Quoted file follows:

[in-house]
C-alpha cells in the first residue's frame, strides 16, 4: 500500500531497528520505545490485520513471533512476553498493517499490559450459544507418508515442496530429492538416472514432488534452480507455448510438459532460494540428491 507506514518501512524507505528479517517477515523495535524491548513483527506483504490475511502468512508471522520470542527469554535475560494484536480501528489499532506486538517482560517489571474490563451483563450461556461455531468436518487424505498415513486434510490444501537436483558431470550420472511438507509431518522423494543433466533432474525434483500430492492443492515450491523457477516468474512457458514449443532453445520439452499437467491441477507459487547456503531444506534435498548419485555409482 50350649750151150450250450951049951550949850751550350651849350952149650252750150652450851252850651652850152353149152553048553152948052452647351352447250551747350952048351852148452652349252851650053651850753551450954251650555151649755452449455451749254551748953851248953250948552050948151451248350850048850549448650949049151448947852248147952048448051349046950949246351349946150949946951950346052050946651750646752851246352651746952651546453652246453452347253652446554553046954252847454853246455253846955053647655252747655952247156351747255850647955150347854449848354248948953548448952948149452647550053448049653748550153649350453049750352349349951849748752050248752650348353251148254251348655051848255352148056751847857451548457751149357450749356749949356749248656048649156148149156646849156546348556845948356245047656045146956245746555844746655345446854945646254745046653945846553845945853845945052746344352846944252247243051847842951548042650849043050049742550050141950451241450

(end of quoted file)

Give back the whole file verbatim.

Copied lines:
[in-house]
C-alpha cells in the first residue's frame, strides 16, 4: 500500500531497528520505545490485520513471533512476553498493517499490559450459544507418508515442496530429492538416472514432488534452480507455448510438459532460494540428491 507506514518501512524507505528479517517477515523495535524491548513483527506483504490475511502468512508471522520470542527469554535475560494484536480501528489499532506486538517482560517489571474490563451483563450461556461455531468436518487424505498415513486434510490444501537436483558431470550420472511438507509431518522423494543433466533432474525434483500430492492443492515450491523457477516468474512457458514449443532453445520439452499437467491441477507459487547456503531444506534435498548419485555409482 50350649750151150450250450951049951550949850751550350651849350952149650252750150652450851252850651652850152353149152553048553152948052452647351352447250551747350952048351852148452652349252851650053651850753551450954251650555151649755452449455451749254551748953851248953250948552050948151451248350850048850549448650949049151448947852248147952048448051349046950949246351349946150949946951950346052050946651750646752851246352651746952651546453652246453452347253652446554553046954252847454853246455253846955053647655252747655952247156351747255850647955150347854449848354248948953548448952948149452647550053448049653748550153649350453049750352349349951849748752050248752650348353251148254251348655051848255352148056751847857451548457751149357450749356749949356749248656048649156148149156646849156546348556845948356245047656045146956245746555844746655345446854945646254745046653945846553845945853845945052746344352846944252247243051847842951548042650849043050049742550050141950451241450